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We have two classic accounts of Proteus, which give wonderful insight into the ancient conception of divinities of the deep and their habitats: Homer (Odyssey 4. 363-570) and Vergil (Georgics 4. 386–528).

Homer relates that, on his return voyage from Troy, Menelaus, king of Sparta, was unduly detained on an island off the coast of Egypt (See M/L, Chapter 18). In his distress (for provisions were almost gone) he was anxious to know why he was prevented from returning home. As it turned out, he and his men would not be able to proceed on their way until great sacrifices had been made to the gods. Menelaus learned about this fact only after he had consulted Proteus, the old man of the sea. Proteus’ daughter Eidothea (or Eidotheia) took pity upon him and gave him directions necessary for finding out the truth. Menelaus and three of his best companions were to lie in ambush to ensnare Proteus. Here is how Menelaus tells of Eidothea’s assistance in tricking her father, the immortal and infallible old man of the sea, who can readily assume countless changes of form (Odyssey 4. 435–450):

Eidothea dived down into the vast cavern of the sea and brought out of the depths four skins of seals; all were freshly skinned, for she was planning to trick her father. After hollowing out in the sea-sand four beds for us, she sat waiting; and we came right up to her. She placed us in our beds, one after the other, throwing a sealskin over each of us. A most horrible ambush this was; for the pernicious odor of the sea-nurtured seals was dreadfully oppressive. For who would like to lie down beside a monster of the sea? But she herself helped us out and contrived a great boon: she brought ambrosia and placed it under each of our noses; its very sweet fragrance eliminated the seal smell.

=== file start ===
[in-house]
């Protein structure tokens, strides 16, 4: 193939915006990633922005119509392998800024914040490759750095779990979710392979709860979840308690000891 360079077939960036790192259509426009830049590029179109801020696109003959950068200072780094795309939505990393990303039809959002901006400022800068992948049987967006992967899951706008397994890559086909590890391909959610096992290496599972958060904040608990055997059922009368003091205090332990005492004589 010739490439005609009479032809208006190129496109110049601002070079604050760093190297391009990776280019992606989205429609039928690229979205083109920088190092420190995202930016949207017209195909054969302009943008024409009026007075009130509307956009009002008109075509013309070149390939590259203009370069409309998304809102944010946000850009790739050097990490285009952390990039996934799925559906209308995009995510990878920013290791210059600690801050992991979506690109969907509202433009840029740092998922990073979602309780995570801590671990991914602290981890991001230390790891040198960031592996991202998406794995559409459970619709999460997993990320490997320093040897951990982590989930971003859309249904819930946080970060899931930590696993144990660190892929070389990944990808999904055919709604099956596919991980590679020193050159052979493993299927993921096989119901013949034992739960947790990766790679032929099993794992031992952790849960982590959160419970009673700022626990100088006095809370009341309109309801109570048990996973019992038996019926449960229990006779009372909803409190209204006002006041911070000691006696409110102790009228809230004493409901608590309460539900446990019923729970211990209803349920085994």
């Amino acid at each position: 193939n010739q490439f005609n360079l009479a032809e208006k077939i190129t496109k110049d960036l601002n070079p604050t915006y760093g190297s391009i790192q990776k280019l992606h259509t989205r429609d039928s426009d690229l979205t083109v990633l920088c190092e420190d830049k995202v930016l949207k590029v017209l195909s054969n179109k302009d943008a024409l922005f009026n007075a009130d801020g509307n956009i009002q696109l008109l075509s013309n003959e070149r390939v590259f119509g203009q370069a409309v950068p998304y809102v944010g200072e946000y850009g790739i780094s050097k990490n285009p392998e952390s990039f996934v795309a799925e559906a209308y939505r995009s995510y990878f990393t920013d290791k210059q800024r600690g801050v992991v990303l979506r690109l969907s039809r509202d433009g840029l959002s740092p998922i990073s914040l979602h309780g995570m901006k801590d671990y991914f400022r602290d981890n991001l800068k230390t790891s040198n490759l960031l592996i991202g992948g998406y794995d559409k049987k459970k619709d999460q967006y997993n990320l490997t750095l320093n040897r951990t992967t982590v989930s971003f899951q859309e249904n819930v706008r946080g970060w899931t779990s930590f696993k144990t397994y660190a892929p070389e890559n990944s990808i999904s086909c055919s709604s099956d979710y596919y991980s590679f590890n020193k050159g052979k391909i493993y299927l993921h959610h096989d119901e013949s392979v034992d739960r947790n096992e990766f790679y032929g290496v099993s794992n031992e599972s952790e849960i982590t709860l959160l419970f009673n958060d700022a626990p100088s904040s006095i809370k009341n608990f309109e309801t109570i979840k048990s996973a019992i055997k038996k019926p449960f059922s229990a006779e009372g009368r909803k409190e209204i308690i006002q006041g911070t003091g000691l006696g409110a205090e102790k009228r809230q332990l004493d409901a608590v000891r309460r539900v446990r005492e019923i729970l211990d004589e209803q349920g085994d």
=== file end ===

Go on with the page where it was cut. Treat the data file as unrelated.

All morning we waited, steadfast in spirit: the seals emerged from the sea in a swarm and then they lay down side by side to sleep on the shore of the sea. At midday the old man came forth from the deep and sought out his well-nourished seals; he went round and counted them all; in his reckoning we were the first, but he did not suspect any treachery. Thereupon he himself also lay down. And we rushed upon him with a shout and threw our arms about him; but the old man did not forget his devious arts. First off he became a thickly maned lion, and then a serpent, a leopard, and a great boar. And he became liquid water and a tree with lofty branches. But we held on to him firmly with steadfast spirits. Finally the devious Proteus grew weary and answered Menelaus’ questions about his return home.

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